Multiple experts and commentators, including energy expert Chris Yelland, say that government’s budget plans for Eskom have done nothing to fix the fundamental management and operational issues that are keeping the power utility in its current state of crisis.
In his budget tabled on Wednesday (25 February), Finance Minister Nhlanhla Nene said that, in addition to a R23 billion lifeline to Eskom, government may convertthe utility’s subordinated loan to the embattled electricity supplier to equity, the National Treasury said.
“Government could also consider other interventions such as converting its subordinated loan to equity to support Eskom’s budget sheet,” Treasury said in its budget review document.
This would serve free Eskom from its long-term obligation to service its debt to the state and pay interest on the loan that runs until 2038, easing the entity’s balance sheet and enabling it to borrow more capital elsewhere.
Nene confirmed that, as President Jacob Zuma noted in his state-of-the-nation address a fortnight ago, government was braced to give Eskom R23 billion in the coming year to stabilise its operations.
Treasury added that this would in part be achieved through the sale of “non-core assets” to ensure that there was no increase in government debt and “no effect on the fiscal position”.
In his budget speech, Nene said the sum would be paid in three tranches, in accordance with a special appropriations bill to be tabled.
“The fiscal allocation of R23 billion will be paid in three instalments, with the first transfer to be made by June 2015.”
Budget may make things more difficult
Energy analyst, Chris Yelland said that a R23 billion equity injection was already indicated by Nene in October 2014.
Nene said if further equity is required, a R60 billion subordinated load already paid to Eskom some years ago would be converted to equity.
“The conversion of an old R60 billion subordinated loan (quasi-equity) to equity adds no new funding to Eskom,” Yelland said.
Conversion of R60 billion subordinated loan to equity will strengthen the Eskom balance sheet and enable increased borrowing, but at extra cost, he said.
Nene confirmed that government would support a tariff increase application by Eskom seeking to bring the price of electricity in line with generation costs.
Yelland said that the Budget Speech failed to address fundamental structural problems at Eskom.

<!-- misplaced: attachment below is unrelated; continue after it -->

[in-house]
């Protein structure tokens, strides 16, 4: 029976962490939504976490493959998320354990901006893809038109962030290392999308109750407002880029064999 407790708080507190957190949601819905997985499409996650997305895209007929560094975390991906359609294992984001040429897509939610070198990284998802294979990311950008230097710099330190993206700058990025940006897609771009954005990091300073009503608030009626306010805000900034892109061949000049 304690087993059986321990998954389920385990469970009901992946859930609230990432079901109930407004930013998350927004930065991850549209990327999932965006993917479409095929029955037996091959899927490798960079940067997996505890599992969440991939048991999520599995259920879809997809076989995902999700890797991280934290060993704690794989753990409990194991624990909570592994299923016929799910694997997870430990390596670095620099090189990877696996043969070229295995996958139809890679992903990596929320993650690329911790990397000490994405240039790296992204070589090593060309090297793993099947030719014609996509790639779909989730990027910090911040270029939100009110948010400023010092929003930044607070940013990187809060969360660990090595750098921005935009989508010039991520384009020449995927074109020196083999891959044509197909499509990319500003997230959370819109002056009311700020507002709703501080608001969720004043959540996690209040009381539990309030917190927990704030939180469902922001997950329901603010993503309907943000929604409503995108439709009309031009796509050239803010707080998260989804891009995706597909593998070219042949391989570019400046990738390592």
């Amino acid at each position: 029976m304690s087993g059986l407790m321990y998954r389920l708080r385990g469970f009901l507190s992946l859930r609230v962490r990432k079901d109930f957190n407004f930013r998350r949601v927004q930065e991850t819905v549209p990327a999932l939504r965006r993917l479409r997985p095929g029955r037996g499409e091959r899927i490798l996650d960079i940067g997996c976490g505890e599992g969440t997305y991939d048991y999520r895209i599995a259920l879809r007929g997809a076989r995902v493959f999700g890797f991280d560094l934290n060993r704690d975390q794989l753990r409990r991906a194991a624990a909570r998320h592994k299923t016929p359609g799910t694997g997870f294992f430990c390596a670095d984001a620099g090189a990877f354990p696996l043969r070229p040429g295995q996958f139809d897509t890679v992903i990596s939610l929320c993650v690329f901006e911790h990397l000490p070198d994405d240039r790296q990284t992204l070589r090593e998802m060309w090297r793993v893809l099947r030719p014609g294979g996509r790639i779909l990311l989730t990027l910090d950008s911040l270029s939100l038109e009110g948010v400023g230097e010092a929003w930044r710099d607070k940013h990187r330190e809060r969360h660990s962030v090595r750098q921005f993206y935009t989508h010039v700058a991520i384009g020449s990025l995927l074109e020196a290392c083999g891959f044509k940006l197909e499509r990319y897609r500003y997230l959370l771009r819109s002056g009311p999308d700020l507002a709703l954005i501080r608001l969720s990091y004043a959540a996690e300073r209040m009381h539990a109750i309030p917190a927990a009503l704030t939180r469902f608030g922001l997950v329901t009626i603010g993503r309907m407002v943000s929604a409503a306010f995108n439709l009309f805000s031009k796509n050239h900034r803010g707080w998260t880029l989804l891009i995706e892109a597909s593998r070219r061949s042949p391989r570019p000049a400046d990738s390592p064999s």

The minister announced a temporary increase in the electricity levy, from 3.5 cents a kilowatt hour (c/kWh) to 5.5 cents.
“This additional 2c/kWh will be withdrawn when the electricity shortage is over,” Nene said.
“Secondly, an increase is proposed in the energy-efficiency savings incentive from 45c/kWh to 95c/kWh, together with its extension to cogeneration projects.”
“What Nene has indicated now is increased tax on electricity that will reduce demand, reduce Eskom sales volumes, and increase prices,” Yelland said.
He said that the extra 2c/kWh on the environmental levy on non-renewable electricity will increase electricity prices and raise an extra R5 billion for fiscus.
Increased energy efficiency incentives from 45c/kWh to 95c/kWh, meanwhile, would reduce usage and encourage industrial co-generation.
The financial packages offered to the country’s state-owned enterprises did not bode well, said Freedom Front Plus leader Pieter Mulder.
“SAA and Eskom are not forced to be independent, like naughty children getting money every time from their father.”
Koffi Kouakou, a lecturer at the Wits School of Governance said that the minister was in a tight spot regarding Eskom. “Their (the government) hands were tied…if nothing is done now, it has multiple effects long-term,” Kouakou said.
Kouakou said that government needs to address its leadership and governance. He said there was a serious lack of talent management guiding the company.
The DA said on Tuesday in its alternative budget, that it would break the Eskom monopoly by subdividing it into separate generation and transmission units.
Meanwhile, those hoping for a sustainable solution to Eskom’s financial woes, which includes a funding gap north of R200 billion, will have to wait a little longer.
“We are at an advanced stage to complete – leveraging off those resources…that I know you eagerly want to know, which resources those are. We will only be able to come back to you once the sale has been concluded,” said Nene said in an interview with the SABC on Wednesday (25 February).